Why even have limitations on the Executive at all, if every attack and every crime is “special”, and warranting super-powers be granted to the Executive for any case, no matter how unclear the case may be in terms of damage, no matter how unclear the FBI’s methods were used to determine its authority in the matter, no matter how unclear it may be of the reality of the world?


The reason the FBI is pushing this case is obvious. And I said it before. This has nothing to do with terrorism or encryption. This is all about the FBI wanting to expand its powers and explicitly bypass CALEA, Legislation passed and worked on by the Executive and Legislative, in a manner wholly authoritarian for reasons out of fear. The FBI wants unlimited powers to exploit through a single corrupted Court judge.

Even if another attack were to happen, and it “could have been prevented if we had the information on that phone”, does not validate the government’s position to supercede law. If it’s so important, new provisions should be made, or an actual declaration of war or Emergency Powers granted by Congress. There are so many tools for bypassing law that are established and known, with a clear purpose and extraordinary understanding, with a clear time-limited position.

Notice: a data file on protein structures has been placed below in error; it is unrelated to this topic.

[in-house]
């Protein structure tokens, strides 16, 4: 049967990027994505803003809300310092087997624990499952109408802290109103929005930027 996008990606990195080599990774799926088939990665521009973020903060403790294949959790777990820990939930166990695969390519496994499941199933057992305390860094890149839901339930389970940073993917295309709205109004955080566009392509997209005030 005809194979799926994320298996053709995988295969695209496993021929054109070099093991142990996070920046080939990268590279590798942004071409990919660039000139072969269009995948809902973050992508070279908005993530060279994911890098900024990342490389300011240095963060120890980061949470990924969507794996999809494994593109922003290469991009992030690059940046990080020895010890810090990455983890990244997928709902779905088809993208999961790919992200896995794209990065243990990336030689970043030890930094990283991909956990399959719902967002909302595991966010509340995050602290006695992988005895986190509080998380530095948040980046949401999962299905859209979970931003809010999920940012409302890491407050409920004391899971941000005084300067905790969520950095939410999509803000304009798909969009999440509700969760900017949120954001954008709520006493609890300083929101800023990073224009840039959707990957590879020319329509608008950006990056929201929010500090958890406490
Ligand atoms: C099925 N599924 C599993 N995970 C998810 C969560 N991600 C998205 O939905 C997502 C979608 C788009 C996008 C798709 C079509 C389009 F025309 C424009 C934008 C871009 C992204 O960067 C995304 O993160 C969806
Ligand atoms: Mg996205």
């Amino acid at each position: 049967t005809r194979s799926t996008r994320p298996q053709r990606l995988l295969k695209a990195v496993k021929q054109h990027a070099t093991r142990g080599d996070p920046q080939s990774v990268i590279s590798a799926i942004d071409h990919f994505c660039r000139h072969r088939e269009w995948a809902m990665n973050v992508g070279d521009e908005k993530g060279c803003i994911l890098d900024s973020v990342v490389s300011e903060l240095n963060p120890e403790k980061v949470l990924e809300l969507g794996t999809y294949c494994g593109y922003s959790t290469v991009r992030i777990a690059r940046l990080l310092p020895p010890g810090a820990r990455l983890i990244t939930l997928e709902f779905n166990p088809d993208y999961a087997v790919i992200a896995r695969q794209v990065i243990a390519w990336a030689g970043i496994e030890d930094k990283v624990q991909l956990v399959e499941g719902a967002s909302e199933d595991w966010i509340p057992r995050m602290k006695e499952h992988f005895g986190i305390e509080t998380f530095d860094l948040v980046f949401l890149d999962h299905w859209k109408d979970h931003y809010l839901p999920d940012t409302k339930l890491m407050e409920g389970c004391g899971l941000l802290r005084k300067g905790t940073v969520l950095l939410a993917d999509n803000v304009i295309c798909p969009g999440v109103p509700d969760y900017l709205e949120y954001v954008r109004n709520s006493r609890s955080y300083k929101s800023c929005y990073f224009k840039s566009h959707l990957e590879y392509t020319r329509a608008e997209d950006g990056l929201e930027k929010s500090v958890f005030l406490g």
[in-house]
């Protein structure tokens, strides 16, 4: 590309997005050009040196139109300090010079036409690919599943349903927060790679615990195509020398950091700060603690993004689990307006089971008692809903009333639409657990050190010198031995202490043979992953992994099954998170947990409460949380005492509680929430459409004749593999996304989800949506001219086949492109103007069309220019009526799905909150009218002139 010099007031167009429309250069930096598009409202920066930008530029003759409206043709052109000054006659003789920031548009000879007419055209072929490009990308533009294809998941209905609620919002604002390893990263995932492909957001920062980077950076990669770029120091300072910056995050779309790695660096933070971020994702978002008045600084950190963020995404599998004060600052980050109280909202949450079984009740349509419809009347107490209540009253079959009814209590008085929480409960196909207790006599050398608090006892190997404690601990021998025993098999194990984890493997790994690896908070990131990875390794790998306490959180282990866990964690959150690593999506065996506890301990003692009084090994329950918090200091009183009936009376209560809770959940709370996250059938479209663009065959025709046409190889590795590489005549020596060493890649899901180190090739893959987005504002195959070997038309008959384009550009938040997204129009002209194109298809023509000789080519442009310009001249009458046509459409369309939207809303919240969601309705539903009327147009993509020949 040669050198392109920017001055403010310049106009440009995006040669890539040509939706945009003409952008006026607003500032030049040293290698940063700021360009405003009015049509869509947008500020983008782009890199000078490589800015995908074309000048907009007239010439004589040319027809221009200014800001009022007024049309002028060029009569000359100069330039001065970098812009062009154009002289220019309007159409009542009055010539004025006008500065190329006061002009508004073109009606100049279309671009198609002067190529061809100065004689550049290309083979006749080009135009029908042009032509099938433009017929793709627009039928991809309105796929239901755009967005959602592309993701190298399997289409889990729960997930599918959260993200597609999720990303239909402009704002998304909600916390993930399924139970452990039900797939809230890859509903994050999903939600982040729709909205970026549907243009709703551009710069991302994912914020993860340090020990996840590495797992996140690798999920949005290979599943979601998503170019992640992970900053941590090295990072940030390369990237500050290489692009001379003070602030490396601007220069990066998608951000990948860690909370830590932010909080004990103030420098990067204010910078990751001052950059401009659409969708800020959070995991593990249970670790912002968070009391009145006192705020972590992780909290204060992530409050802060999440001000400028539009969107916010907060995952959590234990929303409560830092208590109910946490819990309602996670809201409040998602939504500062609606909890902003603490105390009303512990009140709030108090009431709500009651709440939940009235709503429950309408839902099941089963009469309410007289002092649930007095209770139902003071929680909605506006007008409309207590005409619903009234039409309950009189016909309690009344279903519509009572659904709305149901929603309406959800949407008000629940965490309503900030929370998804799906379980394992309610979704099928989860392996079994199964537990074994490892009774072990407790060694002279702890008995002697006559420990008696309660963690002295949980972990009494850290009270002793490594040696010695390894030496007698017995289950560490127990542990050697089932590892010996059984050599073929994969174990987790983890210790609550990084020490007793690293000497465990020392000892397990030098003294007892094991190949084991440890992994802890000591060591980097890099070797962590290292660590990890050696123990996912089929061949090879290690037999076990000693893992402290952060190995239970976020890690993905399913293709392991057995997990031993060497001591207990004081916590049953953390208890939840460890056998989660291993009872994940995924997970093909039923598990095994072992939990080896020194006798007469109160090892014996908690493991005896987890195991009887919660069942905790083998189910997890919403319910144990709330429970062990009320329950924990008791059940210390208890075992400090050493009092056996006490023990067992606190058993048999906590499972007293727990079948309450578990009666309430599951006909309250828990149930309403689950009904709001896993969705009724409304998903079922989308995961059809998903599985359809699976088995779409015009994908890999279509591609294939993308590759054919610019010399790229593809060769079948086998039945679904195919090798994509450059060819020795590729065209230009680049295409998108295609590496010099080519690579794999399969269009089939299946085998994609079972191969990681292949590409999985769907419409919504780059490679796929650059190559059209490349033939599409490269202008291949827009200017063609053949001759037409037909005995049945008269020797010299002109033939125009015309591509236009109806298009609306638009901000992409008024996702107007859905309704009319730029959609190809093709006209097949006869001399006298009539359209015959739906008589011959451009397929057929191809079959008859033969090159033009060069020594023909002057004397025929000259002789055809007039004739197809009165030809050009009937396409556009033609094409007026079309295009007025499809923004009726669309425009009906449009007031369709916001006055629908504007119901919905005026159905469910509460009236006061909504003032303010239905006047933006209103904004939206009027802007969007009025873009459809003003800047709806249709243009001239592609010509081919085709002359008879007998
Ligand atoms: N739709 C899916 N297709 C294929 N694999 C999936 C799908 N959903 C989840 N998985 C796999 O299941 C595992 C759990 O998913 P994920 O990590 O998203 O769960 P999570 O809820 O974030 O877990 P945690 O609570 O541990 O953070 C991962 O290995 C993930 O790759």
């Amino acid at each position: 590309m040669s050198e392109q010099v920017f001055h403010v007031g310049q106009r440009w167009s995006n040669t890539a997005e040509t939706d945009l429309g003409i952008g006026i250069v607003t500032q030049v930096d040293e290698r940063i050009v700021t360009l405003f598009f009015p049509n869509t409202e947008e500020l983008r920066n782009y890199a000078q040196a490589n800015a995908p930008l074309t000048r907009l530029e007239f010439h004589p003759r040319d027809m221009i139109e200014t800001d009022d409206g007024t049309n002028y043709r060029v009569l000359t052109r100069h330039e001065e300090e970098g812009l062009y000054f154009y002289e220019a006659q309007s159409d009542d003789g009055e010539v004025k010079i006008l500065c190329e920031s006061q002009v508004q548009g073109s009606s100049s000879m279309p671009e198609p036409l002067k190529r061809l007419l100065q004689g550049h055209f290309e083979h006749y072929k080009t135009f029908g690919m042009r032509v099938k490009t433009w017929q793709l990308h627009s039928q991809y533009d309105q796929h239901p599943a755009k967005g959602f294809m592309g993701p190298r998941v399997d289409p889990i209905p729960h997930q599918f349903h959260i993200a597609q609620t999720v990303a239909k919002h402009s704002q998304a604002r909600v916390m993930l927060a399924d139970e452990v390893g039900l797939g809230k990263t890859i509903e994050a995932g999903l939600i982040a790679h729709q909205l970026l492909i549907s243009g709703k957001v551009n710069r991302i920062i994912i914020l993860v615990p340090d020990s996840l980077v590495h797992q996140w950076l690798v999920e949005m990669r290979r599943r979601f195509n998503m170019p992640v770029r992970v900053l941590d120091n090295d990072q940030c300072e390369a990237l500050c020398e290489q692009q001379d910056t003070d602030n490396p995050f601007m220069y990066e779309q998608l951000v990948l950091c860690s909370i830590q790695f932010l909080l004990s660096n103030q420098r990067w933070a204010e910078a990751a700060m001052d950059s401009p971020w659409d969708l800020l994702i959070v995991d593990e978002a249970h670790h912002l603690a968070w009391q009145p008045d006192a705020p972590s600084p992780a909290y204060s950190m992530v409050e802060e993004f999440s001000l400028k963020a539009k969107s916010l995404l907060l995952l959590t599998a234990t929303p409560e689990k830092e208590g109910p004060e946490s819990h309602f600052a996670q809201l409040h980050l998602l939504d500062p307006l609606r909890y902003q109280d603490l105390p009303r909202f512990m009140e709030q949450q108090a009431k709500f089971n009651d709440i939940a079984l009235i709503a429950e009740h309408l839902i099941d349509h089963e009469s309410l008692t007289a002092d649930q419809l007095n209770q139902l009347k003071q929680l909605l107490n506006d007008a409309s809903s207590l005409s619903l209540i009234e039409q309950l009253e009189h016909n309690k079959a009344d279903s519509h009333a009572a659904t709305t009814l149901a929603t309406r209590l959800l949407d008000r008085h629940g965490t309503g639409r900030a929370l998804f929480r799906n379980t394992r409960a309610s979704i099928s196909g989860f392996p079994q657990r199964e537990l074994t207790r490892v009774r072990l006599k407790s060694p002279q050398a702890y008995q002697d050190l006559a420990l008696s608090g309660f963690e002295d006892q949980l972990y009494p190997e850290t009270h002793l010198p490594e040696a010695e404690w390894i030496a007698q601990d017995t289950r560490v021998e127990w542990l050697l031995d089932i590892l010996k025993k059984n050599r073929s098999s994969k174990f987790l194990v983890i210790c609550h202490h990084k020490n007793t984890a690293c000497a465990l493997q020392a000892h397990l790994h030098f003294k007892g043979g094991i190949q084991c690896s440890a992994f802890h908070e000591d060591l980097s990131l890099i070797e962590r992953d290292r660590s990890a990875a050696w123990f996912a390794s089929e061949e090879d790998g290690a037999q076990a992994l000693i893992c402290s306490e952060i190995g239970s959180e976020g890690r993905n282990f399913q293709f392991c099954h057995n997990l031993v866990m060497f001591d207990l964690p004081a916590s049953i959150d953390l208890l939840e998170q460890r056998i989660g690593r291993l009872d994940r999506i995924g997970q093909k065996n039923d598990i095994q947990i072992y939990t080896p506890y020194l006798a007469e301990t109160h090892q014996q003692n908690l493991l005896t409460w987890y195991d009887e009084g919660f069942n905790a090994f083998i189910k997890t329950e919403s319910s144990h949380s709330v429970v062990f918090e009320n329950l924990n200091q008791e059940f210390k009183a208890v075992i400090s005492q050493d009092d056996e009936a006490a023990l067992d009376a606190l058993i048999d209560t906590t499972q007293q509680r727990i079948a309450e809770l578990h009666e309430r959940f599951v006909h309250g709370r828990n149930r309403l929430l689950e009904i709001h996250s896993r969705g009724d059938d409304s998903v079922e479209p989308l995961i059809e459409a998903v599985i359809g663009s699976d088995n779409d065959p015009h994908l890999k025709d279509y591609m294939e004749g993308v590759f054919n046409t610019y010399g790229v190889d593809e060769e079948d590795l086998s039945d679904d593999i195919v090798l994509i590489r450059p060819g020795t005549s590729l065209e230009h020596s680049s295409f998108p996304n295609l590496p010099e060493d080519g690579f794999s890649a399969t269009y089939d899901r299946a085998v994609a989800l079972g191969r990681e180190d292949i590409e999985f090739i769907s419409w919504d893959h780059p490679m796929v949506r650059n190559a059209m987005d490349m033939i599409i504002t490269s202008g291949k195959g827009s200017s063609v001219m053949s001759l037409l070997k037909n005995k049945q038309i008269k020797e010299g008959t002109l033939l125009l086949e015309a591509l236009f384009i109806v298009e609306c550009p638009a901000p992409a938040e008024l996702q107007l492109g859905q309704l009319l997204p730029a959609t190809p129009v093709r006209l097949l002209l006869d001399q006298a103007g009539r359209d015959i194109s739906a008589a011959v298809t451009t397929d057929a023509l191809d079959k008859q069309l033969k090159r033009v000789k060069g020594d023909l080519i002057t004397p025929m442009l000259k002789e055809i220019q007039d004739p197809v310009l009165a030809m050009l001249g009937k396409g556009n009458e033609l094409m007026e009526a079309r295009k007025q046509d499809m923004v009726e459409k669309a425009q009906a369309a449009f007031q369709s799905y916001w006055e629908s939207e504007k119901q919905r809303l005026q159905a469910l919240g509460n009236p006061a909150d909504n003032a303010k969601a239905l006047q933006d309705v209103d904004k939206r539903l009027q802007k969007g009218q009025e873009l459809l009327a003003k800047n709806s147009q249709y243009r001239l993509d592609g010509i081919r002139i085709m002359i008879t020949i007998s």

This isn’t a conspiracy. This is exactly what the FBI is doing, and its blatant and its clear.

The FBI cannot be allowed to win this case in the manner it is doing. Not because the FBI shouldn’t be allowed access to that phone (ethically, utilitarian, whatever argument you want is valid). But legally speaking, it cannot be allowed to win in the manner it is pursuing.

This is an incredibly important distinction not being made by the Media. It is being portrayed as Ethics against Law, when its really Ethics against the Philosophy of Procedural Law. I cannot highlight enough how incredibly important this distinction is.